Monica Hernandez / Eyewitness News
Email: | Twitter: @mhernandezwwl

NEW ORLEANS - In the midst of touchdowns and cheering crowds inside the Superdome, one thing set Saturday's matchup between Ole Miss and Tulane apart.

The player everyone was rooting for was the one who wasn't there.

It was the Green Wave's first game since safety Devon Walker suffered a serious spinal injury. Walker is currently in an out-of-state in-patient rehabilitation center after fracturing his spine in Tulane's game against Tulsa two weeks ago.

And, in a show of solidarity and support, Ole Miss players sported Walker's initials on their helmets.

'This is a big fraternity that we have here with football,' said John Miller, the Ole Miss assistant athletic director. 'Our hearts go out to him. We experienced it back in the late '80s with Chuckie Mullins. We know what this team's going through. We know what this fan base is going through, and we just wanted to show our support for Tulane football.'

Tulane players sported Walker's number, 18, on their helmets. The coaching staff wore shirts with the number 18 to show why the team is playing with a purpose.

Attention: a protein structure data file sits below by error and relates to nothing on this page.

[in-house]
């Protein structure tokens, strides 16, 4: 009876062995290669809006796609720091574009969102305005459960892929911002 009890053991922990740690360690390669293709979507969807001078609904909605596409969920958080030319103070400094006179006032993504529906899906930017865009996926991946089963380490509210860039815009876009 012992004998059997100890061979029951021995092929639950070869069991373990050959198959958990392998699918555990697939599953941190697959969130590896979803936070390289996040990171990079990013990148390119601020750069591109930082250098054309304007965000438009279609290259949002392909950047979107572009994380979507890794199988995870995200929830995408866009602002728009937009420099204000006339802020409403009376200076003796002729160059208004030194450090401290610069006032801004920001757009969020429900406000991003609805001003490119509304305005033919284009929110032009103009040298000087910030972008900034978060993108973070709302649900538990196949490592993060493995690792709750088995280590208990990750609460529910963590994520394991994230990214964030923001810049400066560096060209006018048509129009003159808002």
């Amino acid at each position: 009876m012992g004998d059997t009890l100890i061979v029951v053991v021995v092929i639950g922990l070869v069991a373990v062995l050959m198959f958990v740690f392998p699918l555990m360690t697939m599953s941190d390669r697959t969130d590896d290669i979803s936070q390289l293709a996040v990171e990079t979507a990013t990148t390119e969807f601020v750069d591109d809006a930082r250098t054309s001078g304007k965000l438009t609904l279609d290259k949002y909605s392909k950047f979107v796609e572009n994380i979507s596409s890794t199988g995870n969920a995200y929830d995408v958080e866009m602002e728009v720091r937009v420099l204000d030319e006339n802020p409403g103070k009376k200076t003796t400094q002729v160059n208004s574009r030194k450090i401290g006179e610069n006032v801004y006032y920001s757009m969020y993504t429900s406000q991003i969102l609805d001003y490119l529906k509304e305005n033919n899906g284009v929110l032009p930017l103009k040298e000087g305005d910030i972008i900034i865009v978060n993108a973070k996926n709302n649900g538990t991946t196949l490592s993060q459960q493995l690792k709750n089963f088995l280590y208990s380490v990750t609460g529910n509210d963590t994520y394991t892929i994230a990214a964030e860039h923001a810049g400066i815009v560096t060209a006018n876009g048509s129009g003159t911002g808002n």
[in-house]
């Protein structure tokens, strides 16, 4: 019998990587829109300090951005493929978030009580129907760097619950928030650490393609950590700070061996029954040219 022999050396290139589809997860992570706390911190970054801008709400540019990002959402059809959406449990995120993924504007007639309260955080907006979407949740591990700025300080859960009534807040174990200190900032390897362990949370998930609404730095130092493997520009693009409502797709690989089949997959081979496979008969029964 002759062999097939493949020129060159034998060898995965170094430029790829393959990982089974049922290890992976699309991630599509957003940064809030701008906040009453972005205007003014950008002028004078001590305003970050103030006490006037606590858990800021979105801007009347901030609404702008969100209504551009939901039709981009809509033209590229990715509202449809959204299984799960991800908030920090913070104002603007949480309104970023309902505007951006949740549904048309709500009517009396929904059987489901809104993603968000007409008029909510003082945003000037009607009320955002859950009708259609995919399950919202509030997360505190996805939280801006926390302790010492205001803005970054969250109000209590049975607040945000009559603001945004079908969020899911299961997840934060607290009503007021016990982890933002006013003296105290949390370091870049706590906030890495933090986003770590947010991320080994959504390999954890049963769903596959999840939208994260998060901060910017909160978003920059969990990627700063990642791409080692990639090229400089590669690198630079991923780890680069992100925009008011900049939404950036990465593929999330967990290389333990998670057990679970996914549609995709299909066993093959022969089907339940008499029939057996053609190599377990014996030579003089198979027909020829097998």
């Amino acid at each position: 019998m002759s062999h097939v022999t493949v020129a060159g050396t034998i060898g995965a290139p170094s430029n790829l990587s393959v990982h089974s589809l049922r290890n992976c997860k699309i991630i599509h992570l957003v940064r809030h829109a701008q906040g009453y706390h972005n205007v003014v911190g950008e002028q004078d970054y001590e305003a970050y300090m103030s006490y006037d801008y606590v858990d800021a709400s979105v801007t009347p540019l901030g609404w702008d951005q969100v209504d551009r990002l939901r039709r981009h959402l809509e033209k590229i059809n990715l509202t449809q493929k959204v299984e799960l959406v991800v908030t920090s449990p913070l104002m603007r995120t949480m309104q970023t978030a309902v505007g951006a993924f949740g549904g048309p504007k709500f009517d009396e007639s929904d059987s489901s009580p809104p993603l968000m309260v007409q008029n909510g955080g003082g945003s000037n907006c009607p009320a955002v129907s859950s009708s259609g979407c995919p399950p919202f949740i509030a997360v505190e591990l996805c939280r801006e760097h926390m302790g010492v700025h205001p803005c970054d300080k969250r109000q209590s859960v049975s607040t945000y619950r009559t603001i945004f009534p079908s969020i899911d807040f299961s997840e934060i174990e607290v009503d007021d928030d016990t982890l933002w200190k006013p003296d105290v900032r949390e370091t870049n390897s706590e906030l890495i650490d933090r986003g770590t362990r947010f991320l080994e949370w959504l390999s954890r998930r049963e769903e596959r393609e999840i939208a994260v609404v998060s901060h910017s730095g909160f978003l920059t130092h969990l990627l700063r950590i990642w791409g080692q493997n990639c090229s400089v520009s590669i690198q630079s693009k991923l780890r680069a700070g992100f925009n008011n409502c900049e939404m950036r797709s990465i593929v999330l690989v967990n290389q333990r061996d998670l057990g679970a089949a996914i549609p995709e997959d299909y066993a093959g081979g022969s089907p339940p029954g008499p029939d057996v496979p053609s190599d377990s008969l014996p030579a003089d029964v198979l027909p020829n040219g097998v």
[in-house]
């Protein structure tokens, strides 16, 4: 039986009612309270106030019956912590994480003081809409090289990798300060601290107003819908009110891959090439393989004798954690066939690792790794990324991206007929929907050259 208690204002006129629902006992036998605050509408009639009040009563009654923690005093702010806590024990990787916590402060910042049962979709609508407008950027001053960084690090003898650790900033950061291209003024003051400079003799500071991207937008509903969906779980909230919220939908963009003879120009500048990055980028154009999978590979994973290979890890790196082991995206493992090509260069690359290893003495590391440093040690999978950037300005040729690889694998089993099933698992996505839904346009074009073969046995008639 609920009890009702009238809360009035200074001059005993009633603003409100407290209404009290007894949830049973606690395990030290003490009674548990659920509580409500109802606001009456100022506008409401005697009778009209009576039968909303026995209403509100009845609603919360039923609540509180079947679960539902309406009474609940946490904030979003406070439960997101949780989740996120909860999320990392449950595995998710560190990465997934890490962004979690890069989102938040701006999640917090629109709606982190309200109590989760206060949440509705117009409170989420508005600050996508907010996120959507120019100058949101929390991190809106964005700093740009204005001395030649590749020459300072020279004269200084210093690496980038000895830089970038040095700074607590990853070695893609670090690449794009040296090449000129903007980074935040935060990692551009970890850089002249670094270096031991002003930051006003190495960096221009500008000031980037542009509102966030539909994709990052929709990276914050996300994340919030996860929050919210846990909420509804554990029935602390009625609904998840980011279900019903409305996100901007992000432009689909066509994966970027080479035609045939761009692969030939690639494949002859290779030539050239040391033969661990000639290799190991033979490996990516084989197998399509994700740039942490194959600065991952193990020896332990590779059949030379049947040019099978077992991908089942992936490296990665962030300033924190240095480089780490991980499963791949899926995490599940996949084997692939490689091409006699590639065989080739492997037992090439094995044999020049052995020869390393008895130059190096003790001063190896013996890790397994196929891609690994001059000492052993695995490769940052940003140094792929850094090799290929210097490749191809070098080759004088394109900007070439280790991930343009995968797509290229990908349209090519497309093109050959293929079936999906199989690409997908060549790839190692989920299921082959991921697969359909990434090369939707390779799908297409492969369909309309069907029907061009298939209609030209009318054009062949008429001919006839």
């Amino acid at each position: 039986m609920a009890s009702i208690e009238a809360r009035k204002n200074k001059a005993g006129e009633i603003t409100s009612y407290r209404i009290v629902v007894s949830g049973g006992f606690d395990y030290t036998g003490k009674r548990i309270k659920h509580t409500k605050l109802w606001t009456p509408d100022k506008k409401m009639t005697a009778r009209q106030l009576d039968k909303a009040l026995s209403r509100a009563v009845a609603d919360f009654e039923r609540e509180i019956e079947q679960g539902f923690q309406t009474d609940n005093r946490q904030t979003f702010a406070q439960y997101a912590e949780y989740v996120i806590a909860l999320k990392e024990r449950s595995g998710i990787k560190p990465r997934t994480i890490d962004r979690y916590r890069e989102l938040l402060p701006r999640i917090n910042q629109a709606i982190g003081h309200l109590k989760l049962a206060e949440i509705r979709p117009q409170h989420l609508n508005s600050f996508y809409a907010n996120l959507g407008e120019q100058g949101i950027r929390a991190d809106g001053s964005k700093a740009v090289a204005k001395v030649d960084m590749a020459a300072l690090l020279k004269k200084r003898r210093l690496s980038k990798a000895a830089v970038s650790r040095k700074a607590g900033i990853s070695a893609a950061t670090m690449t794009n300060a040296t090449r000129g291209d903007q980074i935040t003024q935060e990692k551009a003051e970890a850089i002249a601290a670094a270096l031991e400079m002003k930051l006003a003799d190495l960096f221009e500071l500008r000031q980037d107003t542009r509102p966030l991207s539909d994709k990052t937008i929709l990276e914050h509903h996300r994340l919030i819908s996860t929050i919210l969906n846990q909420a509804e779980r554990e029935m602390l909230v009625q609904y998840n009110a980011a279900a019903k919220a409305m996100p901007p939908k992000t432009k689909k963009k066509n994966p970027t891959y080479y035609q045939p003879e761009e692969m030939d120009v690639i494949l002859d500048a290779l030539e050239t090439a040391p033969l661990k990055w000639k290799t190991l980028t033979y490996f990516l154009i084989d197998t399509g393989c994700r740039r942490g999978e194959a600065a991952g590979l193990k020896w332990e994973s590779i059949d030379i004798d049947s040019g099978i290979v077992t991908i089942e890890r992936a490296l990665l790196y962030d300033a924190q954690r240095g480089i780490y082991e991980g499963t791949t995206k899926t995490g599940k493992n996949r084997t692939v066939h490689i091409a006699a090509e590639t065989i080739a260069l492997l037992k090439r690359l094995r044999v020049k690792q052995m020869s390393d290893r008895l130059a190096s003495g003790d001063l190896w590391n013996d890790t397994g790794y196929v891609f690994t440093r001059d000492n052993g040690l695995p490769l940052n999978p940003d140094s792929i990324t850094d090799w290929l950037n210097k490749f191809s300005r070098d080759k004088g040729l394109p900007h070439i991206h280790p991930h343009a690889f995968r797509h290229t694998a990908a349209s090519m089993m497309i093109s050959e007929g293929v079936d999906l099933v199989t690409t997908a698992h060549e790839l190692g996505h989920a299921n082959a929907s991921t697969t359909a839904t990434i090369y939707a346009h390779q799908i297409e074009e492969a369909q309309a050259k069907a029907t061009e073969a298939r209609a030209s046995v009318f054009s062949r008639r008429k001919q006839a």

'It means a lot that we're all here to support him but also he's here with us, so we're hopeful that that will carry the day,'said Rick Dickson, Tulane University's athletic director.

Off the field, fellow student athletes sold shirts with Walker's number to raise funds for his medical expenses.

'We're all athletes and the athletes at Tulane are really a big family. We want to really come out and support Devon. It really means a lot to all of us that he gets his care and gets better,' said Tulane freshman John Mouton.

'It's very important as a family to support Devon and his family. [Tulane quarterback] Ryan Griffin is my nephew. And injuries can be obviously life threatening and it's just very important to support the family at this time,' said Peggy Johnson of Dallas, Texas.

And family is what the outpouring is really all about. A family of players and fans, regardless of team, doing what they can to come together and support someone who needs it.

'In Devon's case, it's even so much more than about football,' said Dickson. 'Just the kind of young man he is, both on our campus and on this team, and that's just a real heart and soul aspect of it.

And while Walker's absence is felt by everyone in the stadium, fans and players alike are doing what they can to fill that void with hope.

If you would like to find out more about walker's recovery, and how to contribute, log onto

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